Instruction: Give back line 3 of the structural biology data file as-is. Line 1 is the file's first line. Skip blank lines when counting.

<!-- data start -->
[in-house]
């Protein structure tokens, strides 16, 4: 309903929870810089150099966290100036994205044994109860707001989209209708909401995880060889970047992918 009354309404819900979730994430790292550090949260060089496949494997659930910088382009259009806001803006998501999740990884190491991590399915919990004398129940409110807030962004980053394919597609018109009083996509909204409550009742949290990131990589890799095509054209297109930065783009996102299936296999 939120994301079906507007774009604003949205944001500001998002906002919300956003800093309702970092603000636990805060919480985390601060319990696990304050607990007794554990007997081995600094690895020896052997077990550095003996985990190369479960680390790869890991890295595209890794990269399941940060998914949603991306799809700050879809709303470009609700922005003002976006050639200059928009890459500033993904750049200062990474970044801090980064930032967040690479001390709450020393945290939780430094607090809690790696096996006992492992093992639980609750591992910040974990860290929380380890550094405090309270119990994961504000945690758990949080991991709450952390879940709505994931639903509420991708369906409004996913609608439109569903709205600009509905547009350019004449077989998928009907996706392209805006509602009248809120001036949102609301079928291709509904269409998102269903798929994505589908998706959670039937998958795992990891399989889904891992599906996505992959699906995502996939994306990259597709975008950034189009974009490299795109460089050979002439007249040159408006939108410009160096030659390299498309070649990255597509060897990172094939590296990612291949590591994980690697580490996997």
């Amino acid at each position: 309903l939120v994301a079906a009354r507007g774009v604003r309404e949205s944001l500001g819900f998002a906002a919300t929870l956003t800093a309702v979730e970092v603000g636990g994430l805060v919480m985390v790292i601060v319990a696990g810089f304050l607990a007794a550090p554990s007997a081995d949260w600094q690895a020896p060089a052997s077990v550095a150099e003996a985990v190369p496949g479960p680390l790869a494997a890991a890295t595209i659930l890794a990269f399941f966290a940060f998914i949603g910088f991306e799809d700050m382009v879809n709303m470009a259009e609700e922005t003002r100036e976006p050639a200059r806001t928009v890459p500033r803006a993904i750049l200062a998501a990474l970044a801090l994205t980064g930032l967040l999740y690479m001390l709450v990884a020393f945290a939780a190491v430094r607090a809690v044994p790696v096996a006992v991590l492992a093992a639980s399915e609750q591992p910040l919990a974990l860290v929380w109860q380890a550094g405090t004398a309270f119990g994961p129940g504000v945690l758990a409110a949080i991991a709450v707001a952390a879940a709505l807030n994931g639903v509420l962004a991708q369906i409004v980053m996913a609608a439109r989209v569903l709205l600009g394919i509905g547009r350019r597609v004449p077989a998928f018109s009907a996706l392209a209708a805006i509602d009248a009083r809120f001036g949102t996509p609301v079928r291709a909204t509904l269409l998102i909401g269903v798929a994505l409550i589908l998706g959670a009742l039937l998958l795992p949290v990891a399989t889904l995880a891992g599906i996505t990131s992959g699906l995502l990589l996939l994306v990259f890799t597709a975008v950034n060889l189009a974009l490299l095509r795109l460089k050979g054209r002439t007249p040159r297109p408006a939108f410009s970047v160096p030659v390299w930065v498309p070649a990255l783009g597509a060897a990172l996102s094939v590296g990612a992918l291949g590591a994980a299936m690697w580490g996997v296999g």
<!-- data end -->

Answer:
């Amino acid at each position: 309903l939120v994301a079906a009354r507007g774009v604003r309404e949205s944001l500001g819900f998002a906002a919300t929870l956003t800093a309702v979730e970092v603000g636990g994430l805060v919480m985390v790292i601060v319990a696990g810089f304050l607990a007794a550090p554990s007997a081995d949260w600094q690895a020896p060089a052997s077990v550095a150099e003996a985990v190369p496949g479960p680390l790869a494997a890991a890295t595209i659930l890794a990269f399941f966290a940060f998914i949603g910088f991306e799809d700050m382009v879809n709303m470009a259009e609700e922005t003002r100036e976006p050639a200059r806001t928009v890459p500033r803006a993904i750049l200062a998501a990474l970044a801090l994205t980064g930032l967040l999740y690479m001390l709450v990884a020393f945290a939780a190491v430094r607090a809690v044994p790696v096996a006992v991590l492992a093992a639980s399915e609750q591992p910040l919990a974990l860290v929380w109860q380890a550094g405090t004398a309270f119990g994961p129940g504000v945690l758990a409110a949080i991991a709450v707001a952390a879940a709505l807030n994931g639903v509420l962004a991708q369906i409004v980053m996913a609608a439109r989209v569903l709205l600009g394919i509905g547009r350019r597609v004449p077989a998928f018109s009907a996706l392209a209708a805006i509602d009248a009083r809120f001036g949102t996509p609301v079928r291709a909204t509904l269409l998102i909401g269903v798929a994505l409550i589908l998706g959670a009742l039937l998958l795992p949290v990891a399989t889904l995880a891992g599906i996505t990131s992959g699906l995502l990589l996939l994306v990259f890799t597709a975008v950034n060889l189009a974009l490299l095509r795109l460089k050979g054209r002439t007249p040159r297109p408006a939108f410009s970047v160096p030659v390299w930065v498309p070649a990255l783009g597509a060897a990172l996102s094939v590296g990612a992918l291949g590591a994980a299936m690697w580490g996997v296999g």